For instance, Samoa Airlines courted controversy earlier this year when the company announced that it would start setting ticket prices according to a person’s weight. In an interview with Australia’s ABC Radio, CEO Chris Langton defended the new business model as “the fairest way of traveling.” Past research has found that 59 percent of men and 71 percent of women living in American Samoa were obese. And in 2009, Michael O’Leary, the outspoken CEO of European discount airline Ryan Air, floated the idea of levying a tax on those deemed overweight, reasoning that the obesity problem has gotten so bad that passengers do not want to “tax fat people but torture them.”
Others in the industry are taking a milder, more diplomatic tact. Citing “trends in demographics,” aircraft manufacturer Airbus has given airlines the option of installing wider seats for customers who can’t fit into standard arrangements. And now Seymourpowell, a British design firm, has proposed a concept for adjustable seats that can morph to the space-demands and contours of an individual’s body.
To drum up interest, the design team produced a video that carefully glossed over the more controversial aspects of their idea; it kindly noted that “all people are different” while playing up the seating arrangement’s benefits to customers and airlines, such as “more choice for customers’ and “flexibility for airlines.” Rather than upgrading all the way up to first class, people can simply purchase enough space to feel comfortable or even lie down, which is the biggest draw of business class anyway. There’s even a case to be made that space-tiered pricing would bring down the cost for many passengers overall.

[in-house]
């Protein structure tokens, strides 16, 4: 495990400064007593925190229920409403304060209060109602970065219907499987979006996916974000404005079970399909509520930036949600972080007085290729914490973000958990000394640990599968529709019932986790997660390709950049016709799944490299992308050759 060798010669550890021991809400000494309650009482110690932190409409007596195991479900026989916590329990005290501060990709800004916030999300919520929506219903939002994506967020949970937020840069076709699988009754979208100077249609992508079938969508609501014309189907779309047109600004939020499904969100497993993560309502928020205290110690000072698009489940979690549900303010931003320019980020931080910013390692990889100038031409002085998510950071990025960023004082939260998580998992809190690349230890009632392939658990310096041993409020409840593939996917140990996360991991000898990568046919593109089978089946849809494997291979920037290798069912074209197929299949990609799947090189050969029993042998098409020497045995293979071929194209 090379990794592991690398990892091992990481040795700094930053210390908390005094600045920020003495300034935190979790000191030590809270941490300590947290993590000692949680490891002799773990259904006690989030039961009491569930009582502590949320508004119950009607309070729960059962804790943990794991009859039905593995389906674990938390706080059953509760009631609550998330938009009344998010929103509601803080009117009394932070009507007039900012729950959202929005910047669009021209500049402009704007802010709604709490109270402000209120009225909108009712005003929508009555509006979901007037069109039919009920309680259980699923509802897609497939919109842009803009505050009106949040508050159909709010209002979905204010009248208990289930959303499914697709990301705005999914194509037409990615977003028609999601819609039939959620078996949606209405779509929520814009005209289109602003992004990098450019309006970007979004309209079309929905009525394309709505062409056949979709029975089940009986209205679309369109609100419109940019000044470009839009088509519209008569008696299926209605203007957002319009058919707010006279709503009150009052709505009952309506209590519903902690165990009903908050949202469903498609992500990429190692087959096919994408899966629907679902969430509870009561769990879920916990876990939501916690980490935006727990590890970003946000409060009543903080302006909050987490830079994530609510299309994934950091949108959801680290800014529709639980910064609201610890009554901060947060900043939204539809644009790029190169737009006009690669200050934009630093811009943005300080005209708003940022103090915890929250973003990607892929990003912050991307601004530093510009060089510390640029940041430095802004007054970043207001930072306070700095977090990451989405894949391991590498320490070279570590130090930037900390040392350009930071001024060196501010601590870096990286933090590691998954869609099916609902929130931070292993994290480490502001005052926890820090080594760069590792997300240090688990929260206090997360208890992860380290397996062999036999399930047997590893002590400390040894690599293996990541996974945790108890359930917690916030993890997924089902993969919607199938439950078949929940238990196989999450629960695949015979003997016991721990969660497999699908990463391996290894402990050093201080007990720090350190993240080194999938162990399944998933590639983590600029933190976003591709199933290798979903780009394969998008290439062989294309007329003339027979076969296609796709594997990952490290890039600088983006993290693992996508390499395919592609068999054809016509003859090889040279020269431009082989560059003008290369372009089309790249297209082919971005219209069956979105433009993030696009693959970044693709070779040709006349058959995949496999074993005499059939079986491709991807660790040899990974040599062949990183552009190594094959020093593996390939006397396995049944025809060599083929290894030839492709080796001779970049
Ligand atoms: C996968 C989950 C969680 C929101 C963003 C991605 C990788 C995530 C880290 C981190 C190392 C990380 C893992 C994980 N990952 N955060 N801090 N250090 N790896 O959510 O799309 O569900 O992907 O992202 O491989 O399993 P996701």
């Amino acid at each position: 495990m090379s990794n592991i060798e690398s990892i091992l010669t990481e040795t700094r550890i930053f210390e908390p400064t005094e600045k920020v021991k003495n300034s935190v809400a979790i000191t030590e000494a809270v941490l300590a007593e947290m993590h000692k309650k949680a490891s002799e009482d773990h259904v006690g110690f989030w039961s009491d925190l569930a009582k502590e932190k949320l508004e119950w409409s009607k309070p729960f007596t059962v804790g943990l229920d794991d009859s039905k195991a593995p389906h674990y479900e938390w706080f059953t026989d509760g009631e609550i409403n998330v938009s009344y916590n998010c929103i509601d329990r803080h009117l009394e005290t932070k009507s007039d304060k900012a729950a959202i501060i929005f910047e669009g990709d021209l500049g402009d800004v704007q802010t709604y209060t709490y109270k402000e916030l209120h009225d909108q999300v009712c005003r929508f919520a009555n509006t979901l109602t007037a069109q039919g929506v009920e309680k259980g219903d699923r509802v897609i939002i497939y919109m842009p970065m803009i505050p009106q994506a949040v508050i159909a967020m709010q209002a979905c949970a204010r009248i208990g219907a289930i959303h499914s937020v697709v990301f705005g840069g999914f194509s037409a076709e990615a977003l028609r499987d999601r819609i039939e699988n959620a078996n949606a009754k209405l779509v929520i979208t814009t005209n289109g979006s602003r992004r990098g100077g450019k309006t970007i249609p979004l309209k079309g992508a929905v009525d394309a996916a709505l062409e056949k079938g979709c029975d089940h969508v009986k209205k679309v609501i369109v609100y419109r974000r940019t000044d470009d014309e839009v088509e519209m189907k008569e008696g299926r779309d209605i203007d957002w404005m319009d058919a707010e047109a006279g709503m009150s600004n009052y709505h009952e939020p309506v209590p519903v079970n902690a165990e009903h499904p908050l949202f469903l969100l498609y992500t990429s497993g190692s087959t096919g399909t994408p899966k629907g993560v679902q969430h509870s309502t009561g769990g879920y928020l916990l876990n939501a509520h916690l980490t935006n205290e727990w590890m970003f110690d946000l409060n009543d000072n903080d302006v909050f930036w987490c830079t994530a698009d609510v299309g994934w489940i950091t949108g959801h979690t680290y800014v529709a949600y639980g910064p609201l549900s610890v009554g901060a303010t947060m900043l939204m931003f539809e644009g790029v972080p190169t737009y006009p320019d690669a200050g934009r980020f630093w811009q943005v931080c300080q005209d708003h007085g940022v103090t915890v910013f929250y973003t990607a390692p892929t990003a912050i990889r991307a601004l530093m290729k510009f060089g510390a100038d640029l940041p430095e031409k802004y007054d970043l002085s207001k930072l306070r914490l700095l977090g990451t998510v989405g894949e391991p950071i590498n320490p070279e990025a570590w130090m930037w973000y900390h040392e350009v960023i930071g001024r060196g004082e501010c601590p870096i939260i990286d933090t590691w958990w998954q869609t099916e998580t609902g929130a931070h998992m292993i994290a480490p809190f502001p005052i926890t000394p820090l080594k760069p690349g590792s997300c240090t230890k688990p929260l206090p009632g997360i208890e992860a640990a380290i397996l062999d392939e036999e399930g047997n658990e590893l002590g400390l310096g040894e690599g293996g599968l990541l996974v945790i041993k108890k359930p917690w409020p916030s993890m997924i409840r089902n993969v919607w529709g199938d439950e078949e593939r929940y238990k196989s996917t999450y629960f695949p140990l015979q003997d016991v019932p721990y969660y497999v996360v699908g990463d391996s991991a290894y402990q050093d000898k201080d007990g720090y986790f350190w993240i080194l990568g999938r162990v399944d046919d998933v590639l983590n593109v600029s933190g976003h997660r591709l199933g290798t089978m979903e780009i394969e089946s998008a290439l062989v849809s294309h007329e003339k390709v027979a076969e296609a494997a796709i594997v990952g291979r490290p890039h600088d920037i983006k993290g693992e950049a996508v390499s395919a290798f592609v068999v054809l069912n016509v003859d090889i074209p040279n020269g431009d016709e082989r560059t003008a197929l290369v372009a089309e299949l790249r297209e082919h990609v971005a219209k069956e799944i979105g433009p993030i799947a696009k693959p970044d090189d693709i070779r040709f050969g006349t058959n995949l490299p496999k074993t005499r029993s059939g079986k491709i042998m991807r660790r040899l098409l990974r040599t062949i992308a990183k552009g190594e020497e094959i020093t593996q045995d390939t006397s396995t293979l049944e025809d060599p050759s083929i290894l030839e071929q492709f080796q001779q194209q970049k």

The best way to understand how the “Morph” works is to envision a row of seats as one long bench. In its default arrangement, the system resembles the standard 18-inch 3 x 1 window and aisle seating found on many commercial aircraft. But for each seat to be modifiable, the traditional foam cushions are replaced with a long flexible, yet strong fabric that’s stretched over the bottom part, with another large piece covering the entire back portion. A series of moving parts and mechanisms allows the seat to mold itself to the passenger’s particular shape and preferences. The system has an adjustable handrest and seat divider frame that can slide sideways and clamp down to form the desired dimensions. So, if a family of three purchases a row of seats—one for mom, one for dad and one for a small child, they can share the space accordingly. You can see a few different seating patterns in the illustration below.